Format of Presentation

15-minute lecture to be presented the Saturday of the conference

Abstract

The research presented on Peter Pan offers and introspective look into one of the key elements of children's literature. Maturation. Children's literature often tries to express societal expectations of children as it relates to the process of maturation; however, if this is true, how is Peter Pan relatable? How can Peter experience maturation when he is encapsulated in a perineal state of childhood? These questions were the basis for the research, and they are the questions that will be answered throughout the presentation.

On this surface this story seems to be about a child who will never grow up; however, the evidence through close textual analysis suggests that Peter, although unable to grow up in physical stature, does experience emotional maturation. Although Peter feels as though he is in control of his maturation process by rejecting the idea of entering into adulthood, the research shows that Peter may in fact long to grow old. This is a story of self-realization. This story is relevant to our own human experience because it is a creative outlet that simultaneously allows children to reconcile with their anxieties about not being able to control their aging process, while also giving adults the ability to examine their anxieties of never fully maturing.

Department

English and Modern Languages

Faculty Advisor

Elizabeth Reimer

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Peter Pan: The Boy Who Tried to Grow Up

The research presented on Peter Pan offers and introspective look into one of the key elements of children's literature. Maturation. Children's literature often tries to express societal expectations of children as it relates to the process of maturation; however, if this is true, how is Peter Pan relatable? How can Peter experience maturation when he is encapsulated in a perineal state of childhood? These questions were the basis for the research, and they are the questions that will be answered throughout the presentation.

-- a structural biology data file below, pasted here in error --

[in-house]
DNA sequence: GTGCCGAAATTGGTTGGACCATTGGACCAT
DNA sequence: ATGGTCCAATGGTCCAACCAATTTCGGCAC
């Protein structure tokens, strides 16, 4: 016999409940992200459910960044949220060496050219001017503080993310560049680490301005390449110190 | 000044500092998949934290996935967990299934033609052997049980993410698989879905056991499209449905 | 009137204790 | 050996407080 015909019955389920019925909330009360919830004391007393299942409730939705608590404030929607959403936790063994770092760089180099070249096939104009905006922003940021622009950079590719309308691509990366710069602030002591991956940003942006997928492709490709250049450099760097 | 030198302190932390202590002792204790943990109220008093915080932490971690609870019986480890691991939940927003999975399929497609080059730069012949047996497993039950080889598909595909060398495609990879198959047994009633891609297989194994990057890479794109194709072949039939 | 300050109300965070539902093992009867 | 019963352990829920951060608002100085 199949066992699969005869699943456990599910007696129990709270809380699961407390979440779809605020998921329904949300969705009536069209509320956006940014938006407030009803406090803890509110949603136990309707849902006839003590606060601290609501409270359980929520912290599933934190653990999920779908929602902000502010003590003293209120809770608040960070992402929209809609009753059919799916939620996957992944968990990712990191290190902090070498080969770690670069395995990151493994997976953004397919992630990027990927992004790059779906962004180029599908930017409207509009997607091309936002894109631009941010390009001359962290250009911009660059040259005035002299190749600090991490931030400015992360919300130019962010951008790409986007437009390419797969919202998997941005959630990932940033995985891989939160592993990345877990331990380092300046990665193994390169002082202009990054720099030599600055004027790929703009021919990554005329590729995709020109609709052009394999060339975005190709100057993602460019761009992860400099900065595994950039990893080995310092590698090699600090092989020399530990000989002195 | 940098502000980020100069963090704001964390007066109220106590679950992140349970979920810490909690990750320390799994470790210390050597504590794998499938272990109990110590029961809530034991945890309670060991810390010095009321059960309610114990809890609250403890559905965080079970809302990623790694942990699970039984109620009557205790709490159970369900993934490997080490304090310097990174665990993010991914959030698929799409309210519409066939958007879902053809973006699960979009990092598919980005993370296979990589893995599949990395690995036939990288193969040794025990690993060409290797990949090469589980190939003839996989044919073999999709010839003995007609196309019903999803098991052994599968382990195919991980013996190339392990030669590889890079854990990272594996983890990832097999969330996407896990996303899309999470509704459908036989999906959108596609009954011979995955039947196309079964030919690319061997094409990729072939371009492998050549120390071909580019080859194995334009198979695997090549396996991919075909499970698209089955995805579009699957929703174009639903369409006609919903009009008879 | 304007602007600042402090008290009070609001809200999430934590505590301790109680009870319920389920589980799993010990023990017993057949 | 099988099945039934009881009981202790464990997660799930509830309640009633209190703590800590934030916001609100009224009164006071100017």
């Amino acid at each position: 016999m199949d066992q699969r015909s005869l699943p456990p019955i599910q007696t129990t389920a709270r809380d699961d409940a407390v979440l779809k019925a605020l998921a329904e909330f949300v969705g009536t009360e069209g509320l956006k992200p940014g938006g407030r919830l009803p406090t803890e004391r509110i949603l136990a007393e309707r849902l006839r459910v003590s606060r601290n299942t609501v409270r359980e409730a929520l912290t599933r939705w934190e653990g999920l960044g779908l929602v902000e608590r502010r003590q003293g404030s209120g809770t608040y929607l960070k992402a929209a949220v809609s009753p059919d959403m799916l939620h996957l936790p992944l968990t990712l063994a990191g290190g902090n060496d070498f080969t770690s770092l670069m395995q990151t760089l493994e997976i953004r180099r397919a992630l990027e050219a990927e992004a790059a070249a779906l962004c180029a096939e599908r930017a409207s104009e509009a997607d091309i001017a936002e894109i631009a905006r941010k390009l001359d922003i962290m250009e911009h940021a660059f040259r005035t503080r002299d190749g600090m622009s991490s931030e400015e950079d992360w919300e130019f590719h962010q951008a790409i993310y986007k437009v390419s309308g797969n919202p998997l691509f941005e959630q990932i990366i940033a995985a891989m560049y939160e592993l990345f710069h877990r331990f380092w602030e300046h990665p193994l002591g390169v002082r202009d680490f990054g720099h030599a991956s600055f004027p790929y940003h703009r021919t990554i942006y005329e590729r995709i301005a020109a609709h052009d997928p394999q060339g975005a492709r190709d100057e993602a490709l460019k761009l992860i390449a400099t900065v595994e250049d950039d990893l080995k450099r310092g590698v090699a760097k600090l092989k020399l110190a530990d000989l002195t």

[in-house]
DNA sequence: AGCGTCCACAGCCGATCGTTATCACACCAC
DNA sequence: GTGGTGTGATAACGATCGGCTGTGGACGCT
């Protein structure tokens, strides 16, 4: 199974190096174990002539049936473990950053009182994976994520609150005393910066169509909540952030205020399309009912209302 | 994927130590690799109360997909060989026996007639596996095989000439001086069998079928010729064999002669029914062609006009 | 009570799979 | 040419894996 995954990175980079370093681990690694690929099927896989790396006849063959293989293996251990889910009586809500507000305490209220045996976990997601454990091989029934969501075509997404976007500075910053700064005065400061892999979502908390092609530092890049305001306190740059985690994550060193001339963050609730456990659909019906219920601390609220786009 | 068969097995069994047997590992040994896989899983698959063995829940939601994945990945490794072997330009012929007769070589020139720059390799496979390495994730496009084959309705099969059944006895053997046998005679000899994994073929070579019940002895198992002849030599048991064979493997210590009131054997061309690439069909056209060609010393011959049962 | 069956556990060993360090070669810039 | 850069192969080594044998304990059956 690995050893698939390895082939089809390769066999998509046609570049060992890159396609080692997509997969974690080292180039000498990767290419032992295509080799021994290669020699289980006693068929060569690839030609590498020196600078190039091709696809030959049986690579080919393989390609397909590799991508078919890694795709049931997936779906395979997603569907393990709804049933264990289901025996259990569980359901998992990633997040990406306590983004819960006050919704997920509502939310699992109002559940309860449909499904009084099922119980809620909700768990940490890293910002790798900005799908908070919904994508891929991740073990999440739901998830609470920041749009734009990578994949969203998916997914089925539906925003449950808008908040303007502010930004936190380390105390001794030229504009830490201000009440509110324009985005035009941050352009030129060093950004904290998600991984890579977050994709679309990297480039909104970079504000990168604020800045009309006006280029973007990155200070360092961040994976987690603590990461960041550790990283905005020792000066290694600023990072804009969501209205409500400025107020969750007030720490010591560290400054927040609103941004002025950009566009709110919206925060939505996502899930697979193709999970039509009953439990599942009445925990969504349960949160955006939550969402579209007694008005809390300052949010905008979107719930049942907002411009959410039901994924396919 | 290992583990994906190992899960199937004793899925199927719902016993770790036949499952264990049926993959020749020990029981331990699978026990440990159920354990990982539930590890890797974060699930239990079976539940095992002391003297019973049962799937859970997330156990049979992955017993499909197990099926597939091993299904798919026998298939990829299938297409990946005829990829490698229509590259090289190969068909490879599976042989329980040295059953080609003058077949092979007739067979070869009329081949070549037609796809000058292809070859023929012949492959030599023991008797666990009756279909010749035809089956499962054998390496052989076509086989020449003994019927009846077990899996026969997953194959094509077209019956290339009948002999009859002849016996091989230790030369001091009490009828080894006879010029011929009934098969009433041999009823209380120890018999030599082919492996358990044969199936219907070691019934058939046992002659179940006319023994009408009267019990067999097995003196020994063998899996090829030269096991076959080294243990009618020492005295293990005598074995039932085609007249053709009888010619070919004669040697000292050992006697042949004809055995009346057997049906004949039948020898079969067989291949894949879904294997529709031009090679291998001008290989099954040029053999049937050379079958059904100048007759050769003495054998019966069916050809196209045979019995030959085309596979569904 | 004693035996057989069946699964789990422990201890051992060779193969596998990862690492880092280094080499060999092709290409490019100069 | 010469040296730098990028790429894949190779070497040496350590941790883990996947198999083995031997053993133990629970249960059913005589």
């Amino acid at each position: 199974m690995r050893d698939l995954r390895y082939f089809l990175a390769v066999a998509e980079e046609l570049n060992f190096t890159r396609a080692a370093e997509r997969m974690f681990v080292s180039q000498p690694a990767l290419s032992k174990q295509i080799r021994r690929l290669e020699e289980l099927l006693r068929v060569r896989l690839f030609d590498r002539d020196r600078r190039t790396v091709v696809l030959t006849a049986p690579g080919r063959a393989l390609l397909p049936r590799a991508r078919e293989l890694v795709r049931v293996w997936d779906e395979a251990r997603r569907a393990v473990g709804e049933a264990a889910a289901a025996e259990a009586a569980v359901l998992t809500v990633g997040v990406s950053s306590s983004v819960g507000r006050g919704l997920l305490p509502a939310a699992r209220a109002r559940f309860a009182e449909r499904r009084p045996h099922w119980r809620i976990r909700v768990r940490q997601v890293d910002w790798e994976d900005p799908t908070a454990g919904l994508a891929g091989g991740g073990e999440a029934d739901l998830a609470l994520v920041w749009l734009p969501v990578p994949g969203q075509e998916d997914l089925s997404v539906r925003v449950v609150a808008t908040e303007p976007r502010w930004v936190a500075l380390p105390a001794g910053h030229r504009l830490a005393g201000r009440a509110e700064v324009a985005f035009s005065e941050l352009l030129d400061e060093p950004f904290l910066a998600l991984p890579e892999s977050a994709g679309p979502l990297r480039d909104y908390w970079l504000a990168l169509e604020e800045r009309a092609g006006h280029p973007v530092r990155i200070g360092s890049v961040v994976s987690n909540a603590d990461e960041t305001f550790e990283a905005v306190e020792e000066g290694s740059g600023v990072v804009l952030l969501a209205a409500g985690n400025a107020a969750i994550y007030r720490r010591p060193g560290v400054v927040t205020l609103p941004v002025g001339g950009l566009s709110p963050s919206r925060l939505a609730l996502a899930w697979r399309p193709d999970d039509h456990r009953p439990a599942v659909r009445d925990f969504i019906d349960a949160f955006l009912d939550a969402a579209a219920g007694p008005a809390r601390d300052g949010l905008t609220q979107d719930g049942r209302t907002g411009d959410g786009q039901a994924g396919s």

On this surface this story seems to be about a child who will never grow up; however, the evidence through close textual analysis suggests that Peter, although unable to grow up in physical stature, does experience emotional maturation. Although Peter feels as though he is in control of his maturation process by rejecting the idea of entering into adulthood, the research shows that Peter may in fact long to grow old. This is a story of self-realization. This story is relevant to our own human experience because it is a creative outlet that simultaneously allows children to reconcile with their anxieties about not being able to control their aging process, while also giving adults the ability to examine their anxieties of never fully maturing.

 

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